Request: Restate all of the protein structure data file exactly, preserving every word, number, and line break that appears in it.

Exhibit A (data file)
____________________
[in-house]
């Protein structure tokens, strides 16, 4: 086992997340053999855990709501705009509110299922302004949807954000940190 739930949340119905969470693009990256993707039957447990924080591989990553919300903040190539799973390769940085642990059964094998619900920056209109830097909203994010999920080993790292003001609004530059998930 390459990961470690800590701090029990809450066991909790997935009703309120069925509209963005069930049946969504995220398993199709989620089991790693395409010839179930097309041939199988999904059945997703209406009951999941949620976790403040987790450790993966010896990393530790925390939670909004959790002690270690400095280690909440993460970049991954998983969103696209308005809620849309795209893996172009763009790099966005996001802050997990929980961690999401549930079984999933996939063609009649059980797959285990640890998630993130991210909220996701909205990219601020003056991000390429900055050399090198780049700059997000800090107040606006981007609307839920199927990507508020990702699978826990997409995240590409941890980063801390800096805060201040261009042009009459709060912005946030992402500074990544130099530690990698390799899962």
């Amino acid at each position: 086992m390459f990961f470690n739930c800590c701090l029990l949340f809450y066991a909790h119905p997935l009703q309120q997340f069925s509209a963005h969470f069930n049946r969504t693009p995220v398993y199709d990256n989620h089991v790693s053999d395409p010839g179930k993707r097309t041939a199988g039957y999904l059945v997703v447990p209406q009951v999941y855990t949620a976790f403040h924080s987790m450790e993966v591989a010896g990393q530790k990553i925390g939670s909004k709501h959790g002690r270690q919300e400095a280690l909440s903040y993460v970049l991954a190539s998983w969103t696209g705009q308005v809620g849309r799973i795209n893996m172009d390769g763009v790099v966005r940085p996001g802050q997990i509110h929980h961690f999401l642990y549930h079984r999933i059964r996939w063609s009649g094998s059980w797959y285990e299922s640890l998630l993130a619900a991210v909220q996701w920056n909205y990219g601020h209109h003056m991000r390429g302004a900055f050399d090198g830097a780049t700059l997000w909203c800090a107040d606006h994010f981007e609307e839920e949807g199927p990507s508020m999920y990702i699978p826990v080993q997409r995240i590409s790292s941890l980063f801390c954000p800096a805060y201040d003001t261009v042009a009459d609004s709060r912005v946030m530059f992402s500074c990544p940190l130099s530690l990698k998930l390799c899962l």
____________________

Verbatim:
[in-house]
């Protein structure tokens, strides 16, 4: 086992997340053999855990709501705009509110299922302004949807954000940190 739930949340119905969470693009990256993707039957447990924080591989990553919300903040190539799973390769940085642990059964094998619900920056209109830097909203994010999920080993790292003001609004530059998930 390459990961470690800590701090029990809450066991909790997935009703309120069925509209963005069930049946969504995220398993199709989620089991790693395409010839179930097309041939199988999904059945997703209406009951999941949620976790403040987790450790993966010896990393530790925390939670909004959790002690270690400095280690909440993460970049991954998983969103696209308005809620849309795209893996172009763009790099966005996001802050997990929980961690999401549930079984999933996939063609009649059980797959285990640890998630993130991210909220996701909205990219601020003056991000390429900055050399090198780049700059997000800090107040606006981007609307839920199927990507508020990702699978826990997409995240590409941890980063801390800096805060201040261009042009009459709060912005946030992402500074990544130099530690990698390799899962």
């Amino acid at each position: 086992m390459f990961f470690n739930c800590c701090l029990l949340f809450y066991a909790h119905p997935l009703q309120q997340f069925s509209a963005h969470f069930n049946r969504t693009p995220v398993y199709d990256n989620h089991v790693s053999d395409p010839g179930k993707r097309t041939a199988g039957y999904l059945v997703v447990p209406q009951v999941y855990t949620a976790f403040h924080s987790m450790e993966v591989a010896g990393q530790k990553i925390g939670s909004k709501h959790g002690r270690q919300e400095a280690l909440s903040y993460v970049l991954a190539s998983w969103t696209g705009q308005v809620g849309r799973i795209n893996m172009d390769g763009v790099v966005r940085p996001g802050q997990i509110h929980h961690f999401l642990y549930h079984r999933i059964r996939w063609s009649g094998s059980w797959y285990e299922s640890l998630l993130a619900a991210v909220q996701w920056n909205y990219g601020h209109h003056m991000r390429g302004a900055f050399d090198g830097a780049t700059l997000w909203c800090a107040d606006h994010f981007e609307e839920e949807g199927p990507s508020m999920y990702i699978p826990v080993q997409r995240i590409s790292s941890l980063f801390c954000p800096a805060y201040d003001t261009v042009a009459d609004s709060r912005v946030m530059f992402s500074c990544p940190l130099s530690l990698k998930l390799c899962l």